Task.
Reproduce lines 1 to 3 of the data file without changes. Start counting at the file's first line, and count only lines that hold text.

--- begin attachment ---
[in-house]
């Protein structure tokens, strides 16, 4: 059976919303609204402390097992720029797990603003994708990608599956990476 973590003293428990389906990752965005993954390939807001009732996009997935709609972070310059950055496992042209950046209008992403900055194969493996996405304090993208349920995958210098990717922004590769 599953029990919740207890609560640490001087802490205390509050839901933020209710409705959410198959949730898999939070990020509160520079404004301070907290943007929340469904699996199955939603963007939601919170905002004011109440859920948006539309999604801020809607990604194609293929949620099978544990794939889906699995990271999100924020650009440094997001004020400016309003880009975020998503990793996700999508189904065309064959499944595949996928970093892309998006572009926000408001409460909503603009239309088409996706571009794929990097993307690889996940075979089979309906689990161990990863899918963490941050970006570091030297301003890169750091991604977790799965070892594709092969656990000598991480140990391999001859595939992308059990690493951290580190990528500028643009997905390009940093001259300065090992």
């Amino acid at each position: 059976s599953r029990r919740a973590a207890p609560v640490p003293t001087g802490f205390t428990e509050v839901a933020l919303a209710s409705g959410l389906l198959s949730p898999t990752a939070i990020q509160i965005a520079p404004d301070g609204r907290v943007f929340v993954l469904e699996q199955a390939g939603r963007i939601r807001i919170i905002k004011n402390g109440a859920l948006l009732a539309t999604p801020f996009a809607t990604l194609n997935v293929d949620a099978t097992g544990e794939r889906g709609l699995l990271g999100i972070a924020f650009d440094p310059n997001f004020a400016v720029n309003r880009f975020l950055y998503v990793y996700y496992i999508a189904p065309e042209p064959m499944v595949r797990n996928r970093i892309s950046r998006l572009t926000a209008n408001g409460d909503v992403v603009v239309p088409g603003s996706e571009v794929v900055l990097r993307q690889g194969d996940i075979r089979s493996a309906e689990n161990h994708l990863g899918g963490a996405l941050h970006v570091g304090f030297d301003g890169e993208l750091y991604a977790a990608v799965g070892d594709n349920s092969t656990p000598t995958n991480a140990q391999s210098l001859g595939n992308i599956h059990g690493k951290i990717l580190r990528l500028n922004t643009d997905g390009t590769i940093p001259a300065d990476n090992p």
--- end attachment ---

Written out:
[in-house]
């Protein structure tokens, strides 16, 4: 059976919303609204402390097992720029797990603003994708990608599956990476 973590003293428990389906990752965005993954390939807001009732996009997935709609972070310059950055496992042209950046209008992403900055194969493996996405304090993208349920995958210098990717922004590769 599953029990919740207890609560640490001087802490205390509050839901933020209710409705959410198959949730898999939070990020509160520079404004301070907290943007929340469904699996199955939603963007939601919170905002004011109440859920948006539309999604801020809607990604194609293929949620099978544990794939889906699995990271999100924020650009440094997001004020400016309003880009975020998503990793996700999508189904065309064959499944595949996928970093892309998006572009926000408001409460909503603009239309088409996706571009794929990097993307690889996940075979089979309906689990161990990863899918963490941050970006570091030297301003890169750091991604977790799965070892594709092969656990000598991480140990391999001859595939992308059990690493951290580190990528500028643009997905390009940093001259300065090992």
């Amino acid at each position: 059976s599953r029990r919740a973590a207890p609560v640490p003293t001087g802490f205390t428990e509050v839901a933020l919303a209710s409705g959410l389906l198959s949730p898999t990752a939070i990020q509160i965005a520079p404004d301070g609204r907290v943007f929340v993954l469904e699996q199955a390939g939603r963007i939601r807001i919170i905002k004011n402390g109440a859920l948006l009732a539309t999604p801020f996009a809607t990604l194609n997935v293929d949620a099978t097992g544990e794939r889906g709609l699995l990271g999100i972070a924020f650009d440094p310059n997001f004020a400016v720029n309003r880009f975020l950055y998503v990793y996700y496992i999508a189904p065309e042209p064959m499944v595949r797990n996928r970093i892309s950046r998006l572009t926000a209008n408001g409460d909503v992403v603009v239309p088409g603003s996706e571009v794929v900055l990097r993307q690889g194969d996940i075979r089979s493996a309906e689990n161990h994708l990863g899918g963490a996405l941050h970006v570091g304090f030297d301003g890169e993208l750091y991604a977790a990608v799965g070892d594709n349920s092969t656990p000598t995958n991480a140990q391999s210098l001859g595939n992308i599956h059990g690493k951290i990717l580190r990528l500028n922004t643009d997905g390009t590769i940093p001259a300065d990476n090992p």